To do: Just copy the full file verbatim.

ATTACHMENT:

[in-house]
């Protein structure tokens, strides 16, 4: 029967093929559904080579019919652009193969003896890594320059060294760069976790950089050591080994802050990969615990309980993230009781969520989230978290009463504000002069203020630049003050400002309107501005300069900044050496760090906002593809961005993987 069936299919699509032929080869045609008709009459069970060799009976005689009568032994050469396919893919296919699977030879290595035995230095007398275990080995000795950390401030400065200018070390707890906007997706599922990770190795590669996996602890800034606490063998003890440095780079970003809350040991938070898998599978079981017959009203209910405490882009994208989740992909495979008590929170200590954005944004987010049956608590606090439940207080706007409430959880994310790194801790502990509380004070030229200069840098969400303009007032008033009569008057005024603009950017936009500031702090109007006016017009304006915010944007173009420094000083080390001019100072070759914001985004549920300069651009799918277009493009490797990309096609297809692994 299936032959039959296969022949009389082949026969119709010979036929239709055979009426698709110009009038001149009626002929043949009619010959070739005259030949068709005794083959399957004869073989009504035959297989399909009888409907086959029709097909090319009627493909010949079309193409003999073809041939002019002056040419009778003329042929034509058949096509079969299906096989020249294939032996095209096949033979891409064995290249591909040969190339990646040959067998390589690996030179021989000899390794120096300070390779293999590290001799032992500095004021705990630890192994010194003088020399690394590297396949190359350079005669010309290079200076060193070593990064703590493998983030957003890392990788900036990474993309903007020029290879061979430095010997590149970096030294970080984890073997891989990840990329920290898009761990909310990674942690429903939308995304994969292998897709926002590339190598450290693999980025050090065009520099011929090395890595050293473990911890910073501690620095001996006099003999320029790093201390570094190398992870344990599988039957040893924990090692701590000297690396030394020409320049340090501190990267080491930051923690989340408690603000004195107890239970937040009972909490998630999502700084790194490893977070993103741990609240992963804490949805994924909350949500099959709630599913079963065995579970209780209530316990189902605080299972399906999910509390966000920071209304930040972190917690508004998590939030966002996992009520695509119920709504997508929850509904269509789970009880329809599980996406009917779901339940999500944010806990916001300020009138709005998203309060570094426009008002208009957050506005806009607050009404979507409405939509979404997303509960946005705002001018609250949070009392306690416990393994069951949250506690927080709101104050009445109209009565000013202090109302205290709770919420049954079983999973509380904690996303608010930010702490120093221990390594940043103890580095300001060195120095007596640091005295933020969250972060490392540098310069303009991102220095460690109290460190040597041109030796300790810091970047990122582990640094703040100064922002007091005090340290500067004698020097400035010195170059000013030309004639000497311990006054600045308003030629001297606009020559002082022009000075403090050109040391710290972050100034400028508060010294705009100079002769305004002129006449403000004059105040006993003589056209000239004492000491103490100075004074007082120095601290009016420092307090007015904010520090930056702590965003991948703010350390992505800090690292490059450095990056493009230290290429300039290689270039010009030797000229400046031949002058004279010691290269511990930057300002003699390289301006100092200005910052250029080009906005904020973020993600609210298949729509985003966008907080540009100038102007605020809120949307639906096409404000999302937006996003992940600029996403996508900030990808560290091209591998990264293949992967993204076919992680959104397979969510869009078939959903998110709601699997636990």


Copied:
[in-house]
């Protein structure tokens, strides 16, 4: 029967093929559904080579019919652009193969003896890594320059060294760069976790950089050591080994802050990969615990309980993230009781969520989230978290009463504000002069203020630049003050400002309107501005300069900044050496760090906002593809961005993987 069936299919699509032929080869045609008709009459069970060799009976005689009568032994050469396919893919296919699977030879290595035995230095007398275990080995000795950390401030400065200018070390707890906007997706599922990770190795590669996996602890800034606490063998003890440095780079970003809350040991938070898998599978079981017959009203209910405490882009994208989740992909495979008590929170200590954005944004987010049956608590606090439940207080706007409430959880994310790194801790502990509380004070030229200069840098969400303009007032008033009569008057005024603009950017936009500031702090109007006016017009304006915010944007173009420094000083080390001019100072070759914001985004549920300069651009799918277009493009490797990309096609297809692994 299936032959039959296969022949009389082949026969119709010979036929239709055979009426698709110009009038001149009626002929043949009619010959070739005259030949068709005794083959399957004869073989009504035959297989399909009888409907086959029709097909090319009627493909010949079309193409003999073809041939002019002056040419009778003329042929034509058949096509079969299906096989020249294939032996095209096949033979891409064995290249591909040969190339990646040959067998390589690996030179021989000899390794120096300070390779293999590290001799032992500095004021705990630890192994010194003088020399690394590297396949190359350079005669010309290079200076060193070593990064703590493998983030957003890392990788900036990474993309903007020029290879061979430095010997590149970096030294970080984890073997891989990840990329920290898009761990909310990674942690429903939308995304994969292998897709926002590339190598450290693999980025050090065009520099011929090395890595050293473990911890910073501690620095001996006099003999320029790093201390570094190398992870344990599988039957040893924990090692701590000297690396030394020409320049340090501190990267080491930051923690989340408690603000004195107890239970937040009972909490998630999502700084790194490893977070993103741990609240992963804490949805994924909350949500099959709630599913079963065995579970209780209530316990189902605080299972399906999910509390966000920071209304930040972190917690508004998590939030966002996992009520695509119920709504997508929850509904269509789970009880329809599980996406009917779901339940999500944010806990916001300020009138709005998203309060570094426009008002208009957050506005806009607050009404979507409405939509979404997303509960946005705002001018609250949070009392306690416990393994069951949250506690927080709101104050009445109209009565000013202090109302205290709770919420049954079983999973509380904690996303608010930010702490120093221990390594940043103890580095300001060195120095007596640091005295933020969250972060490392540098310069303009991102220095460690109290460190040597041109030796300790810091970047990122582990640094703040100064922002007091005090340290500067004698020097400035010195170059000013030309004639000497311990006054600045308003030629001297606009020559002082022009000075403090050109040391710290972050100034400028508060010294705009100079002769305004002129006449403000004059105040006993003589056209000239004492000491103490100075004074007082120095601290009016420092307090007015904010520090930056702590965003991948703010350390992505800090690292490059450095990056493009230290290429300039290689270039010009030797000229400046031949002058004279010691290269511990930057300002003699390289301006100092200005910052250029080009906005904020973020993600609210298949729509985003966008907080540009100038102007605020809120949307639906096409404000999302937006996003992940600029996403996508900030990808560290091209591998990264293949992967993204076919992680959104397979969510869009078939959903998110709601699997636990």